The FBI said most of the “intrusions” are not public knowledge and cautioned that it does not know exactly how many computers have been compromised, according to the memo.
The FBI said the hacking that began last year exploited a flaw in Adobe software to access the government systems. It also left pathways for the hackers to easily gain re-entry, which has happened as recently as last month.
The memo cited break-ins to the Health and Human Services Department as well as the Energy Department. The memo said other agencies could have been affected as well.
One previously disclosed incident involved British citizen Lauri Love, who was arrested last month and charged with hacking into a number of federal agency computer systems using the technique.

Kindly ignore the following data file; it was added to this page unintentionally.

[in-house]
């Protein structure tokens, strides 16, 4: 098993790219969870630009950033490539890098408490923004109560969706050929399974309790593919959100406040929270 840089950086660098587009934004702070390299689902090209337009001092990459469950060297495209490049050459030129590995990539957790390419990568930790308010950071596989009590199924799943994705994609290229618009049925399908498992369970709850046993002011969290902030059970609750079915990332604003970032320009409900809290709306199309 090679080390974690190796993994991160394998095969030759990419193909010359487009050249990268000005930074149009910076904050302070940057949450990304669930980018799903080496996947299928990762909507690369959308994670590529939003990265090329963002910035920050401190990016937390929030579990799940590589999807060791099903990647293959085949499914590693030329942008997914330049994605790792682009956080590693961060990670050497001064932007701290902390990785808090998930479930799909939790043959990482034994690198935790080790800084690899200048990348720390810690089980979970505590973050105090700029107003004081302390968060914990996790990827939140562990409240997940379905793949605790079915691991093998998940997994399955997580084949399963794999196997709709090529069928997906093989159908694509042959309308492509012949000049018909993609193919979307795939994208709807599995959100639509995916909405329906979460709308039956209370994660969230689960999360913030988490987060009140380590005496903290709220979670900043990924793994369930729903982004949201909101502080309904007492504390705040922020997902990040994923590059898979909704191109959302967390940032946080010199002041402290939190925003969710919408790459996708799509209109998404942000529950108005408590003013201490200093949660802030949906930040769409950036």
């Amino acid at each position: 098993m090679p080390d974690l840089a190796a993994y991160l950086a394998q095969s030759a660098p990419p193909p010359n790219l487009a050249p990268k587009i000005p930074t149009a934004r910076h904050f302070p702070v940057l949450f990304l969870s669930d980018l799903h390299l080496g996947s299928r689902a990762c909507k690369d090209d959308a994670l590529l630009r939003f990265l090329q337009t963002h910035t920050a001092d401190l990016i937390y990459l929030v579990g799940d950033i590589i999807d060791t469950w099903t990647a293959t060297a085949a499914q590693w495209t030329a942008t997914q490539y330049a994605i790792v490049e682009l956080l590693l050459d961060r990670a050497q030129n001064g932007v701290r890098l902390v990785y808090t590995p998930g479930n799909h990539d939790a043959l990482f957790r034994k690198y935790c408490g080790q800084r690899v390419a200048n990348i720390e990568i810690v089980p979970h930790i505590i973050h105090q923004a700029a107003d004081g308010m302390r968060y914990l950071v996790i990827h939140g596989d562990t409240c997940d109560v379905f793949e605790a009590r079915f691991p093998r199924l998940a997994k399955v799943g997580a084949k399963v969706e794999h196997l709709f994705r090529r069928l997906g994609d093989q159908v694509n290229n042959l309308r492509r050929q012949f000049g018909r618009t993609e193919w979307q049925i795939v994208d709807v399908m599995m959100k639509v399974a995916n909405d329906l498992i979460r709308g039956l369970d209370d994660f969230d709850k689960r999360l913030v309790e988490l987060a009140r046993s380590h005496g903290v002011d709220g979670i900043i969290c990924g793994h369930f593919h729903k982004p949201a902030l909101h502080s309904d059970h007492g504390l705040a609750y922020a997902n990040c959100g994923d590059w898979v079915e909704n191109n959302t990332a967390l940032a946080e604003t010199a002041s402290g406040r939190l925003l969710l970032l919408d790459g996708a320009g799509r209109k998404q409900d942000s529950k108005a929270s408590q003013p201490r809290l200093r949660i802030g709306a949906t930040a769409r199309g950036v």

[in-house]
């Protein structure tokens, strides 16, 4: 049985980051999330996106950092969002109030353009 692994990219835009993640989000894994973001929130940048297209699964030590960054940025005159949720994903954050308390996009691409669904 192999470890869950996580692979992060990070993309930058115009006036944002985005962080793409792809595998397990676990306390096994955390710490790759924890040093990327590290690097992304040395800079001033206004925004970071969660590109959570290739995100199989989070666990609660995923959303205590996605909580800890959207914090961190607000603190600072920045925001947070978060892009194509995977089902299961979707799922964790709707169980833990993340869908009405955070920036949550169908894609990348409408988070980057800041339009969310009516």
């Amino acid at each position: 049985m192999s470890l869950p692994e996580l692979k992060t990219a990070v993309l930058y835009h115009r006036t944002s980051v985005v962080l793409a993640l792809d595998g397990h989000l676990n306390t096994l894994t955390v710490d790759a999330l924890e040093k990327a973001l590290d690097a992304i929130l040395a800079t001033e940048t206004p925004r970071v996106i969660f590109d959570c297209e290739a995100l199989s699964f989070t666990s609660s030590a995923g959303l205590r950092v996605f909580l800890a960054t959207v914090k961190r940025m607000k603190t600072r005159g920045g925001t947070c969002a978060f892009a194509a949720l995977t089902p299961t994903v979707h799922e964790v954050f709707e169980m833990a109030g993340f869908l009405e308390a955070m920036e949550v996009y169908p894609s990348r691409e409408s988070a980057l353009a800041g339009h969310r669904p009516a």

The government said Love was accused of working with two partners in other countries who had not been charged. Internal emails from the Energy Department show 100,000 people associated with the department had some personal information stolen, according to Reuters.
Separate instances of alleged Anonymous hacking have sprung up this year. In July, a Twitter handle @OpLastRestort, claiming to be affiliated with Anonymous, posted outdated email login passwords for congressional staffers.
At the time, the Senate Sergeant at Arms said the hackers had gained access to an outside vendor but said the Senate computers were safe.